Dairy Farmers Need to Study Risk Management Options for 201709/06/2016
Dairy farmers are experiencing another cyclic downturn in prices, and this usually brings another look at what tools farmers could use to absorb some of the risk in price volatility.
Dairy farmers face a unique situation in the market. Milk is produced 365 days per year, has limited storability and must be kept at low temperatures. Farmers can’t stockpile their product in hopes of higher prices.
Milk is also unique in the complicated marketing rules in place to protect the farmer as well as ensure a safe product for consumers.
There are only a few games in town to protect prices: the Margin Protection Program, Livestock Gross Margin, forward pricing through a cooperative or forward pricing on your own through the Chicago Merchantile Exchange.
Another option is self-insuring by not participating in any market program. Farmers who do not take any insurance programs are nearly guaranteed to get the average milk price for the year, assuming fairly constant milk production.
By taking part in any insurance program, the farm is incurring additional costs, which guarantees they will not get the average milk price for the year.
This may seem to be the smart move, but what if milk prices drop to the point where insurance programs kick in?
One insight that came out of the effort to pass the current Farm Bill is Congress’ reluctance to provide agriculture with handouts just for producing.
Crop insurance requires involvement on the part of producers — if you want more coverage, you pay more of the costs.
However, crop insurance is accepted by crop farmers and is part of the requirements set by lenders when loaning operating funds.
Smaller scale dairy producers, on the other hand, are for the first time experiencing a crop insurance type of program in MPP.
Congress does not seem to be interested in these programs anymore, so there is little chance the current Farm Bill’s dairy program will be changed.
That leaves smaller scale producers, those producing less than 4 million pounds a year, with two practical options for managing price risk — MPP or doing nothing.
MPP takes into account changing feed prices by basing coverage on the estimated returns over feed costs.
There are valid complaints that the MPP does not reflect true feed costs in the Northeast. Generally a grain-deficit area, the Northeast pays extra transportation costs by importing corn and soy meal from the Midwest.
Now it’s decision time. Dairy farmers have to choose a level of coverage for 2017. What do we know now that we didn’t know last year?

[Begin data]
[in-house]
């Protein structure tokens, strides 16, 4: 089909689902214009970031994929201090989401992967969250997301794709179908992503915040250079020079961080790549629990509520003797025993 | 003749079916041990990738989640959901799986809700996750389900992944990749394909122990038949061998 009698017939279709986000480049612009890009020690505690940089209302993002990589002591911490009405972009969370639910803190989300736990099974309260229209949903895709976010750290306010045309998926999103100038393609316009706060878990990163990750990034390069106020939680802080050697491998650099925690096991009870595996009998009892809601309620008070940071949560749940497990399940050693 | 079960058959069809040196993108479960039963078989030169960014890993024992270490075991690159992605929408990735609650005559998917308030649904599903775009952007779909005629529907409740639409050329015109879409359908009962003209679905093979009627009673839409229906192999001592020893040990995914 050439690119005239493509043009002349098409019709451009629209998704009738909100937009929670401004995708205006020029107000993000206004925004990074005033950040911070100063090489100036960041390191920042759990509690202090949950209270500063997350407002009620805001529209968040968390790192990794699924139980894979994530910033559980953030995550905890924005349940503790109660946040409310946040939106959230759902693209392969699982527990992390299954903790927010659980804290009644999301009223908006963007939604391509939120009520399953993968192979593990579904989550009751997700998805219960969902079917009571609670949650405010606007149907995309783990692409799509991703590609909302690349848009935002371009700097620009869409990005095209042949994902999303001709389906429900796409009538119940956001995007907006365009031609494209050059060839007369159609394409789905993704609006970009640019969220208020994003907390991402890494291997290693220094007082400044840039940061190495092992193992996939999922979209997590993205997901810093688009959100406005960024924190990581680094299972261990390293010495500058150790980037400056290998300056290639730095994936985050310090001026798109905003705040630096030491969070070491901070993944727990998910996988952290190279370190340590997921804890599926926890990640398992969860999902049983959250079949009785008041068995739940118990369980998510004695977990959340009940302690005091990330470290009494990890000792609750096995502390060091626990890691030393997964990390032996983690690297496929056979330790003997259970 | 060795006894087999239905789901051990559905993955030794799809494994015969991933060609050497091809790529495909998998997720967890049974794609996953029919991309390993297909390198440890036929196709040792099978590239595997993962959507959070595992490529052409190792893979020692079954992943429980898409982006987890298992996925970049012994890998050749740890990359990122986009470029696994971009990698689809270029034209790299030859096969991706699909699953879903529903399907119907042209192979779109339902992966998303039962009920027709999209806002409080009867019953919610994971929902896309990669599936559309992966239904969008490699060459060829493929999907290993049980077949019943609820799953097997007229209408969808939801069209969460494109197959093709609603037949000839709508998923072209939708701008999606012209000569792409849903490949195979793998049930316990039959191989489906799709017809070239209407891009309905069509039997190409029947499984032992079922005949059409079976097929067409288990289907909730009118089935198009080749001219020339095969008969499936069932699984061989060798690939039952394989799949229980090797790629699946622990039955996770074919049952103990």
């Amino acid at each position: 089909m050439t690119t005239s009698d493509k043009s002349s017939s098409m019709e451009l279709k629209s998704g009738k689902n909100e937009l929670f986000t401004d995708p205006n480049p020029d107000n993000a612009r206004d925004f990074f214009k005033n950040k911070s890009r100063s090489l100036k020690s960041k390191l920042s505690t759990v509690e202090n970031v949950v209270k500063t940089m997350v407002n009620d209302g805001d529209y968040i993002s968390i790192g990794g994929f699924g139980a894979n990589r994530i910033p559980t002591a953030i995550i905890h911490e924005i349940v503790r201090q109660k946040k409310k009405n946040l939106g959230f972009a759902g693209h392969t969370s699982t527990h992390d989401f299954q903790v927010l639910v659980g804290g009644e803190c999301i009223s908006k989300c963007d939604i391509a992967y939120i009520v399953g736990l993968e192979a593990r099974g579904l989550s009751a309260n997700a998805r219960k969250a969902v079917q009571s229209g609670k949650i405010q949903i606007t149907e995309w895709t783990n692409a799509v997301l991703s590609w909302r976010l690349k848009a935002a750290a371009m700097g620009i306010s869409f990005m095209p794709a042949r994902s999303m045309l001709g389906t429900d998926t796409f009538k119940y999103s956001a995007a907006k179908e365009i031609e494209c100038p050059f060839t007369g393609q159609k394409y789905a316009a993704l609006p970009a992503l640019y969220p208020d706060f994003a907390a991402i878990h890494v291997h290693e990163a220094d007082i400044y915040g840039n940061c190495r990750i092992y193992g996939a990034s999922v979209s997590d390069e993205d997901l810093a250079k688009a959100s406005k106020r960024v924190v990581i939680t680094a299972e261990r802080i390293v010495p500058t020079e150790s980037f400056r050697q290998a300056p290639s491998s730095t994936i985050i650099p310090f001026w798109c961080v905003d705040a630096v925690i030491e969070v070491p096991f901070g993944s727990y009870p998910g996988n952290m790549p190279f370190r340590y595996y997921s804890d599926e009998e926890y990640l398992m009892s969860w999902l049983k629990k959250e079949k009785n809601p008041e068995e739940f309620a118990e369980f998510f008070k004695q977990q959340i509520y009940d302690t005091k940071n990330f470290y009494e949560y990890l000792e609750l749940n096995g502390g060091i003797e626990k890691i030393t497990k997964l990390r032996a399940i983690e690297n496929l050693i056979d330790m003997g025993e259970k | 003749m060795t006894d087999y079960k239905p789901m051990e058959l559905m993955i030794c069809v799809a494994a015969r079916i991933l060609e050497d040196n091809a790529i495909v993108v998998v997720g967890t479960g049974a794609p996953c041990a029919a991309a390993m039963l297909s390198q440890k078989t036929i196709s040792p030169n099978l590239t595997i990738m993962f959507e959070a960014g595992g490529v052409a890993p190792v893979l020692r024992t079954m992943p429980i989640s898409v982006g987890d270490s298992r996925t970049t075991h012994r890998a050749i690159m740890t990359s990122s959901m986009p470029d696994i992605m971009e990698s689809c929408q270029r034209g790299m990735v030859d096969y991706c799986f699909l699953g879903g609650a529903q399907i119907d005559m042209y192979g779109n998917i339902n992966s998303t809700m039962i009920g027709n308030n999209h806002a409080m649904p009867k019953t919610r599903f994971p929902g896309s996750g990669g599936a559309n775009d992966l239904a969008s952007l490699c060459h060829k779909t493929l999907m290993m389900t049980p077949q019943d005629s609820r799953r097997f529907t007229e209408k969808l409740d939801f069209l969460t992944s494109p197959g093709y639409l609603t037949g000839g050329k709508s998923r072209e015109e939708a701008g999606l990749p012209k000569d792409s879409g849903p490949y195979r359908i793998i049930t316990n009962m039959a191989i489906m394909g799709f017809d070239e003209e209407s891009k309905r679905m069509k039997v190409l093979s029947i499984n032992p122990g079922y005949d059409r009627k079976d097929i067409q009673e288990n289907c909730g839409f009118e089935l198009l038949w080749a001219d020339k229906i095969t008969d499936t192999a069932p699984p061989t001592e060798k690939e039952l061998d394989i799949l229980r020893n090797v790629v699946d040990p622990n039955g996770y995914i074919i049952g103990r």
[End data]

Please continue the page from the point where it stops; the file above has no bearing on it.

First, few were predicting Class III milk prices would drop below $13 as they did in May, which lowered the estimated return over feed costs to $5.76 and triggered an MPP insurance payment to those farmers whose coverage was above $5.50.
The predictions for 2017, according to the MPP decision tool, show expected prices at $9.73 to $10.29, well above the highest insurable level of $8 per hundredweight. This is the expected price based on predicted feed and milk prices.
At this time, there is only a 10 to 15 percent chance that return over feed costs will drop below $8 and only a 1 to 2 percent chance that it will drop below $6.50.
These probabilities do not encourage participation in the MPP program for 2017, but last year we saw similar projections before milk prices dropped below what had been projected.
If not for concurrent falling feed prices, we would have seen lower returns over feed costs this year.
Coverage in 2017 will range from $100 at $4 coverage to $17,799 at the $8 coverage level.
The expected returns are negative for all levels at $5.50 or below, with some positive returns at the $8, $7.50 and $6.50 coverage levels.
But would you be willing to spend $17,799 for the $8 coverage level with only a 10 to 15 percent chance the expected price will drop below $8?
Under the extended deadline, Dairy farmers have until Dec. 16 to sign up at their Farm Service Agency office for the 2017 MPP program.
As you consider the options, think about what could happen next year.
Milk prices could go up due to booming exports with returns over feed costs ballooning to levels we only dream about. Or surging production in Europe and New Zealand could drive U.S. exports down and collapse prices.
Mix in a dry year in the Midwest, and we could see surging corn and soybean prices.
Which outcome is most probable? Which outcomes should be insured against? These are decisions the dairy farmer needs to make.
Source: Bob Parsons, Lancaster Farming